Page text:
Historians Studying an ‘Ancient’ Scottish Stone Circle Learn It Was Built in the 1990s

A stone circle like this one was recently shown to be a replica.
A stone circle like this one was recently shown to be a replica.
iStock.com/Stephen Buwert

In December 2018, Scottish historians and archaeologists learned of a newly discovered ancient recumbent stone circle on local farmland in Leochel-Cushnie, Aberdeenshire. But this week, their excitement fizzled: According to The Guardian, a former owner of the farmland contacted the historians and admitted the structure was a replica stone circle built in the mid-1990s.

Late last year, local officials inspected the formation and determined that its dimensions, though 10 feet smaller than similar recumbent stone circles, were in line with others found in Scotland. Historic preservationists were thrilled with the discovery. “It is rare for these sites to go unidentified for so long, especially in such a good condition,” Neil Ackerman, a historic environment record assistant at the Aberdeenshire Council, told Aberdeen's Press and Journal.

Recumbent stone circles (RSCs) are specific to the Aberdeenshire region in northeast Scotland as well as southwest Ireland, and they often date back 3500 to 4500 years. RSCs are traditionally found with one large stone slab laid flat on the southern side of the formation, flanked by two tall stones, and made a circle by other stones. RSCs are thought to have served as windows or manmade horizons for specific moon patterns (such as the periodic standstill moon), though they may have been used for rituals and burials.

This one likely served none of those purposes. While it's unclear why the landowners built the stone circle and why they are now coming clean, the truth about its recent vintage was “disappointing,” Ackerman told The Guardian. But, he said, it “adds an interesting element to its story. That it so closely copies a regional monument type shows the local knowledge, appreciation, and engagement with the archaeology of the region by the local community.” He noted that the council is always open to reports of any modern constructions that mimic these ancient monuments.

Middle School Student Discovers Megalodon Tooth Fossil on Spring Break

iStock.com/Mark Kostich
iStock.com/Mark Kostich

A few million years ago, the megalodon was the most formidable shark in the sea, with jaws spanning up to 11 feet wide and a stronger bite than a T. Rex. Today the only things left of the supersized sharks are fossils, and a middle school student recently discovered one on a trip to the beach, WECT reports.

Avery Fauth was spending spring break with her family at North Topsail Beach in North Carolina when she noticed something buried in the sand. She dug it up and uncovered a shark tooth the length of her palm. She immediately knew she had found something special, and screamed to get her family's attention.

Her father recognized the megalodon tooth: He had been searching for one for 25 years and had even taught his three daughters to scour the sand for shark teeth whenever they went to the beach. Avery and her sisters found a few more shark teeth that day from great whites, but her megalodon fossil was by far the most impressive treasure from the outing.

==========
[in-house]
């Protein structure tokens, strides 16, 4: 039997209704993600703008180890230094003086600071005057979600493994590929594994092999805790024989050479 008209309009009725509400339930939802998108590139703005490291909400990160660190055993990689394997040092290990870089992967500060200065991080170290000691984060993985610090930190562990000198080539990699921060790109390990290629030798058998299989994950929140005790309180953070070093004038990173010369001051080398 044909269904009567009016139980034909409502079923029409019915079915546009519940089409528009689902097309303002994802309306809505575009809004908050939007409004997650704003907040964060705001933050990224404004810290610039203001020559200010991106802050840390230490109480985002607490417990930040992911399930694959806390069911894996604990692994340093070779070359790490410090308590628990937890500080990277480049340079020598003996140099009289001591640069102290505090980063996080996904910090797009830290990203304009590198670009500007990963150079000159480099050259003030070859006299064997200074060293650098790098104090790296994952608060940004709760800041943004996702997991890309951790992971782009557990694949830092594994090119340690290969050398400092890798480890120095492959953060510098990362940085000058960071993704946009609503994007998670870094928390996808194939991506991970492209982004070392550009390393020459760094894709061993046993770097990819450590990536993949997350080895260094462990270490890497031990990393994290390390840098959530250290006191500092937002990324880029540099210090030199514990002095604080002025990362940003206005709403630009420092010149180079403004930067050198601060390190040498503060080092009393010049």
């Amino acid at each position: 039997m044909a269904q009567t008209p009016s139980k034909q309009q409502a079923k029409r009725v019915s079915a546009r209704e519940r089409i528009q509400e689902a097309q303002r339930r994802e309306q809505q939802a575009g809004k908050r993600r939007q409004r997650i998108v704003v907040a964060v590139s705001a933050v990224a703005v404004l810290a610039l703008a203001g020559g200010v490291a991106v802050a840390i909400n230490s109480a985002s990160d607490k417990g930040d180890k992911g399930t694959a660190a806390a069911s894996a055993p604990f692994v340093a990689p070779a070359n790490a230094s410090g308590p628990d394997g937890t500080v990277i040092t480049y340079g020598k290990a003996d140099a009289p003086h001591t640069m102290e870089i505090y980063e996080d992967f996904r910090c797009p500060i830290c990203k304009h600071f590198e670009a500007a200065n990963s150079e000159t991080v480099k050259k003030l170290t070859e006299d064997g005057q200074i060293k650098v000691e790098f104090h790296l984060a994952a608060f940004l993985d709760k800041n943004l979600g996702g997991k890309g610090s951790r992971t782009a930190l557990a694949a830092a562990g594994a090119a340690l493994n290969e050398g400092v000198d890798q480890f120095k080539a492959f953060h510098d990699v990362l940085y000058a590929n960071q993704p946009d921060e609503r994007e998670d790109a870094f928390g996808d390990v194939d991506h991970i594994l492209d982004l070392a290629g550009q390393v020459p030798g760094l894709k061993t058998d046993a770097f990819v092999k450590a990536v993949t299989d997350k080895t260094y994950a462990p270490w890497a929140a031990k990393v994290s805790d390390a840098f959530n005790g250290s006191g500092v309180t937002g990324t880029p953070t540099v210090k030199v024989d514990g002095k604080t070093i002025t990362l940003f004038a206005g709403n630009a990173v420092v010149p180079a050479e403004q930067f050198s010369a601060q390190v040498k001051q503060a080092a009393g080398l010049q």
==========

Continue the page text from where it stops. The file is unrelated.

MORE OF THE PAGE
Megalodons dominated seas for 20 million years before suddenly dying out 3 million years ago. They grew between 43 and 82 feet long and had teeth that were up to 7.5 inches long—over twice the size of a great white's teeth. They're thought to be the largest sharks that ever lived.

Megalodon teeth have been discovered on every continent except Antarctica, but they're still a rare find. Avery Fauth plans to keep her fossil in a special box at home.

[h/t WECT]

Stonehenge Builders Likely Descended From Immigrants, Genetic Analysis Says

Matt Cardy/Getty Images
Matt Cardy/Getty Images

There's a lot we don't know about Stonehenge, but until recently, the structure was thought to have been built by hunter-gatherers native to what's considered England today. A new study disputes that theory. As IFL Science reports, Stonehenge was likely the the work of Turkish people who migrated to Britain 6000 years ago and their descendants.

In the new report published in the journal Nature: Ecology & Evolution, scientists from London's Natural History Museum and University College London explain how they analyzed the DNA from the remains of dozens of people who lived in Britain between 8500 BCE and 2500 BCE.

The results contained fewer native British genes than expected: Researchers found that when the people whose bones they studied were alive, most of Britain's hunter-gatherer population had already been replaced by farmers from the Aegean region.

Roughly 6000 years ago, people from what is now Turkey traveled across Europe and settled in Britain. In addition to reshaping the British gene pool, the new group also introduced agriculture to the area. Archaeologists have long debated whether farming is something that was brought to Britain by a different culture or if native hunter-gatherers gradually adopted it on their own.

"The transition to farming marks one of the most important technological innovations in human evolution. It first appeared in Britain around 6000 years ago; prior to that people survived by hunting, fishing and gathering," study co-author Mark Thomas said in a press release. "Our study strongly supports the view that immigrant farmers introduced agriculture into Britain and largely replaced the indigenous hunter-gatherer populations."

That means Stonehenge, the first part of which was constructed around 3000 BCE, was likely the work of people who were culturally and genetically closer to ancient Aegeans than native Britons. But how they moved the 25-ton stones to their current location and for what purpose remains a mystery.

[h/t IFL Science]

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